SURREY — Some people might remember Tara Slone as the voice of the alt-pop band Joydrop, or even as a contestant on the “Rock Star: INXS” reality-TV show in 2005. These days, however, she’s the face of Rogers Hometown Hockey broadcasts with Ron MacLean.
“Yes, I’m Ron’s other co-host,” quipped Slone, in reference to Don Cherry, the Hockey Night in Canada legend.
Always lovely when Ron’s other cohost stops by. 😉 Thank you, @CoachsCornerDC, for hosting us in your hometown once again! 👍👍👍 #hometownhockey #kingston #RMC #grapes @hometownhockey_ pic.twitter.com/1p0TUZmDfQ
— Tara Slone (@TaraSlone) November 13, 2017
Slone will be in Surrey for a Hometown Hockey roadshow on the weekend of Dec. 9 and 10, at Surrey City Hall Plaza (13450 104th Ave.). Every weekend, the two-day event showcases a different Canadian city as part of an NHL game broadcast on Sportsnet.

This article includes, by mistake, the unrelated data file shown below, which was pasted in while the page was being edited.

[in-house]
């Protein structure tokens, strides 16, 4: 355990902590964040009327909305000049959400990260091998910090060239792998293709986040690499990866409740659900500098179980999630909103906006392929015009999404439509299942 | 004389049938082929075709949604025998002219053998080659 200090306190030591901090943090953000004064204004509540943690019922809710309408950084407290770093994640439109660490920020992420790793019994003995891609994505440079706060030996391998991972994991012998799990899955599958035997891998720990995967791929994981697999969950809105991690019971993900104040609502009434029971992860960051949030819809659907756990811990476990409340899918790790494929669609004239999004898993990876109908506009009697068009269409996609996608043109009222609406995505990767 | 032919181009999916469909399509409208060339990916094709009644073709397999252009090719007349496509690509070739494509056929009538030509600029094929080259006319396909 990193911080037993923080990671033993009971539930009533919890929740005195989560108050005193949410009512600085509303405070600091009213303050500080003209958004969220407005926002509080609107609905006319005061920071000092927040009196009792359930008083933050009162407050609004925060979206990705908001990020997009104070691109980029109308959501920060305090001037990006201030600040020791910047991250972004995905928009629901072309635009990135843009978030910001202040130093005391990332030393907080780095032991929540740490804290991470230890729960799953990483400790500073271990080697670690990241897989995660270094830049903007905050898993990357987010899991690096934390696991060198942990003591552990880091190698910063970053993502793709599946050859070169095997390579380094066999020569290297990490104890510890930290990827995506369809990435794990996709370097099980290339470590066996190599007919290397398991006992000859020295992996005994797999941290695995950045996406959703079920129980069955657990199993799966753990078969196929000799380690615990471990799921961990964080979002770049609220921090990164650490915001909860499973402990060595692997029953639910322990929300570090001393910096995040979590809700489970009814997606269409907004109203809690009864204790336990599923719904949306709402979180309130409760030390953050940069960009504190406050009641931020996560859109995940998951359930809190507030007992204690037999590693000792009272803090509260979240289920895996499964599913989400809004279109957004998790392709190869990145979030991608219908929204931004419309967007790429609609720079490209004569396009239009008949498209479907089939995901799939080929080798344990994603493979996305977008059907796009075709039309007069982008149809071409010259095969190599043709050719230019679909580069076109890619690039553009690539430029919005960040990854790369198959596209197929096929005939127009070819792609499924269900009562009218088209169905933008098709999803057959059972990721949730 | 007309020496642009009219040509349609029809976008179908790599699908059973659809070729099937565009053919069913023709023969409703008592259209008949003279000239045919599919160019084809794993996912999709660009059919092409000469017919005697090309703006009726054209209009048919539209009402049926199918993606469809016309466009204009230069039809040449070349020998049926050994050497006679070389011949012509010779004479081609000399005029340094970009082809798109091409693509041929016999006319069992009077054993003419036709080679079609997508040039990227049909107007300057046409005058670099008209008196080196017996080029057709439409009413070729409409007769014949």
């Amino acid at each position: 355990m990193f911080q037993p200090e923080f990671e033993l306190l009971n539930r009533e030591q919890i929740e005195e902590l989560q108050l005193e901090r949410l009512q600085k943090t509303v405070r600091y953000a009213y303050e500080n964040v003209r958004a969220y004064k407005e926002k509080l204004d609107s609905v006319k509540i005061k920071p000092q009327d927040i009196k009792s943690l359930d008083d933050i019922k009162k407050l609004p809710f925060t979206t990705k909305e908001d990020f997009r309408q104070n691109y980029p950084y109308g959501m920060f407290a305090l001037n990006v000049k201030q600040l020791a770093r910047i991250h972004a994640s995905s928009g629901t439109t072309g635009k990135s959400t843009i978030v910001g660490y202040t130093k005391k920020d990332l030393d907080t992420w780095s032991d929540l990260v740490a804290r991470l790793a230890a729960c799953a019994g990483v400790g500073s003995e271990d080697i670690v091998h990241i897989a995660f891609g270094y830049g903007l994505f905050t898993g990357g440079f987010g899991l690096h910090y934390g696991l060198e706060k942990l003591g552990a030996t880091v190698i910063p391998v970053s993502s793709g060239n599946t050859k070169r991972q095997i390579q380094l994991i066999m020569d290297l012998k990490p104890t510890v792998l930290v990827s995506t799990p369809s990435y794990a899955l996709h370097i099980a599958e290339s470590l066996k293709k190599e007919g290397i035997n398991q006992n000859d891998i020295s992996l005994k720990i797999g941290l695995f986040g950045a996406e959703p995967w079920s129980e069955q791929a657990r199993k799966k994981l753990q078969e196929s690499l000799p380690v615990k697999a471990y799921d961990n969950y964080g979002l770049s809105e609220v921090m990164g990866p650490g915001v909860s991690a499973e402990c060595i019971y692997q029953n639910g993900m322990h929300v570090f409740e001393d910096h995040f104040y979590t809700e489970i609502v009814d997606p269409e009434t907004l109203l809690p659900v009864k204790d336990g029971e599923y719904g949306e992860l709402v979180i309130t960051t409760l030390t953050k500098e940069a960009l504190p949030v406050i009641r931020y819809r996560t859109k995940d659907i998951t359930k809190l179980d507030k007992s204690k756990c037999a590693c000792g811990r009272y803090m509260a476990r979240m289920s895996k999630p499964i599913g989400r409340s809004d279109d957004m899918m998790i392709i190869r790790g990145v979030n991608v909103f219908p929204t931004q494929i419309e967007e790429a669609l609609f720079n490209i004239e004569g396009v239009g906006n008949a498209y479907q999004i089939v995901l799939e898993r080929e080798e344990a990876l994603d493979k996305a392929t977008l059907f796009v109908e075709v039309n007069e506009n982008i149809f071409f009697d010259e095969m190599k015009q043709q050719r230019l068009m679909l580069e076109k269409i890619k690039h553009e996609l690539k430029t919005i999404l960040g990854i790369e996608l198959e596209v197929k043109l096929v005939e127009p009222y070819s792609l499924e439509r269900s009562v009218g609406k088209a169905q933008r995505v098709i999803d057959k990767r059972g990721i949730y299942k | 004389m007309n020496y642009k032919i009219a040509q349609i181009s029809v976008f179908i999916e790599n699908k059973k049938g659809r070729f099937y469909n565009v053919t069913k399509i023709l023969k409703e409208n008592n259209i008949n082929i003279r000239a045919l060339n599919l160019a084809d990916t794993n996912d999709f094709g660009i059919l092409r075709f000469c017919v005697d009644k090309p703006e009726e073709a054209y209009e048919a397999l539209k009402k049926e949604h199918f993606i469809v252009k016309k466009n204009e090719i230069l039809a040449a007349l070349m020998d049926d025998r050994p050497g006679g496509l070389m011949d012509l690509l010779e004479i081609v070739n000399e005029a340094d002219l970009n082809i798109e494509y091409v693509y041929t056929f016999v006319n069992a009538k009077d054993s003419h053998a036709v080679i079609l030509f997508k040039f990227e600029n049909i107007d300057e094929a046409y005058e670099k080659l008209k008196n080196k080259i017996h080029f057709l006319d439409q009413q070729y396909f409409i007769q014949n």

“We’re part festival and part broadcast, and on Sunday nights the two come together,” Slone explained.
“There’s a whole crew that just stays on the road, a whole convoy of semi-trucks, and we take up a rather large footprint, with a giant stage and interactive activities, a ball hockey rink that kids are really drawn to, and a mobile studio. So all that happens on Saturday and Sunday, and everything is free and hockey-themed, and it’s a lot of fun for families.”
For hockey fans, the game that Sunday (Dec. 10) will feature a must-watch clash between Connor McDavid’s Edmonton Oilers and Auston Matthews’ Toronto Maple Leafs.
Whatever city is on her itinerary, the Toronto-based Slone flies in Friday and departs Monday.
“My Saturdays are spent onsite doing broadcast elements and on-stage presentations, but really getting my feet on the ground in the community, hearing stories, doing puck-drops, etcetera,” Slone elaborated. “And on the Sunday I always host a hot-stove discussion with our alumni, and then the broadcast happens and we do all the pre- and post-game, and intermissions in the mobile truck.”
In Surrey, the festival runs from noon to 6 p.m. Saturday, and Sunday from noon to the end of the viewing party.